We spare the reader the long list of titles of Dee's own books, poured out in an almost continuous stream since The Art of Logicke, in English, printed 1547, during his college days. The only idle years as regards literary output, from then up to his departure for life abroad in 1583, seem to have been 1563, 1564, and 1566-9.
The most important of his printed contributions to knowledge are mentioned in these pages. One more may be alluded to here - his edition, in 1582, of Robert Recorde's arithmetical work, The Ground of Artes, etc. Dee had probably known this accomplished physician, antiquary and mathematician at Cambridge, where Recorde was a tutor before 1545. Recorde was afterwards Comptroller of the Mint at Bristol, and Surveyor of Mines and Money to King Henry VIII., but he died a youngish and impoverished man, inthe King's Bench Prison, Southwark, in 1558. He introduced algebra into this country; was something of an astrologer and a good mathematician. His choice of titles for his books was ingenious. In The Whetstone of Witte (1557), the signs for plus, minus and equality were first used inthis country. In his Castle of Knowledge, a beautiful and dignified hymn of his own composition appears. The Ground of Artes, his first work (1540), went through eleven editions before Dee augmented it and added some of his apologetic doggerel rhymes.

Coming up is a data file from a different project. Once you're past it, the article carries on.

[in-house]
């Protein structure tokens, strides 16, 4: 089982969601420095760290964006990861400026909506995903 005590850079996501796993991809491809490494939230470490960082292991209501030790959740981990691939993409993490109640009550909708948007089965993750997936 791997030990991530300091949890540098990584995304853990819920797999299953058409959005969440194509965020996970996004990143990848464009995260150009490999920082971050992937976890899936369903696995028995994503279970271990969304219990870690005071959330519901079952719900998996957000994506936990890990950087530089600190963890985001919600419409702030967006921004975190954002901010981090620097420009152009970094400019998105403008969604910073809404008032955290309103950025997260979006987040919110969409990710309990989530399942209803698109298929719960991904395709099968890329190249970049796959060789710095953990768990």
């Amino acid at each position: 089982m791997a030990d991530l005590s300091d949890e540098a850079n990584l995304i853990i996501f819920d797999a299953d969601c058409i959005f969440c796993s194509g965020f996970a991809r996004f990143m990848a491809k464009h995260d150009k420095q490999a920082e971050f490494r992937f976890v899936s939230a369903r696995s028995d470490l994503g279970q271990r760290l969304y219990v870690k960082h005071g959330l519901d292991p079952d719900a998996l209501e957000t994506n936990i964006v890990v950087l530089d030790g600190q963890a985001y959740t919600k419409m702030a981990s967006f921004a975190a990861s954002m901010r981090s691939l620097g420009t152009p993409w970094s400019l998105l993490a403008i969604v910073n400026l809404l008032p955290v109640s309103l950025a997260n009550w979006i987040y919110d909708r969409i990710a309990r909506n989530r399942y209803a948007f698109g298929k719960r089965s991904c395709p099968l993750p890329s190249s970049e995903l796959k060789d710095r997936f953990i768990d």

That which my friend hath well begun
For very love to common weale
Need not all whole to be new done
But new increase I do reveale.
Something herein I once redrest,
And now again for thy behoofe
Of seale, I doe, and at request,
Both mend and add, fit for all proofe.
Of numbers use, the endlesse might
No wit nor language can expresse,
Apply and try, both day and night,
And then this truth thou wilt confesse.
From original and autograph works we may now turn to the miscellaneous contents of Dee's library - a truly vast and precious collection for one private gentleman of precarious fortune to won in the sixteenth century. Printed books were by no means easy to obtain, and manuscript copies entailed a great expenditure of skill, industry, time and cost. The text was often ignorantly or corruptly rendered by an imperfect scribe or copyist, and the scholar and collector could not rest satisfied without several versions of one work.
The cataloguer of the 200 most important manuscripts - Dee himself
- enters with exactitude the size and substance of each volume.
The bulk of course were in quarto, although a few folios and octavos
are mentioned. Most of them were written upon parchment, but a
certain number were on paper. Bindings were not noticed, chiefly
because as yet few were bound. Two of Roger Bacon's tracts, however,
on the multiplication of species, and on perspective, the owner
describes as together "in paste-bords with strings."
These identical tracts, in Dee's own hand, and now being edited
by Mr. Robert Steele, from the originals in the Mazarine Library,
Bibliotheque Nationale, Paris. From Dee they passed to Sir Richard
Eden, afterwards to the Kenelm Digby Library. Treatises on kindred
subjects often followed straight upon each other onthe same parchment,
and sometimes as many as twenty composed a single manuscript,
included under a list of titles numbered as one. In some cases
the treatise is described as a fragment. Once he writes "the
second tract is cut out and to be answered for."
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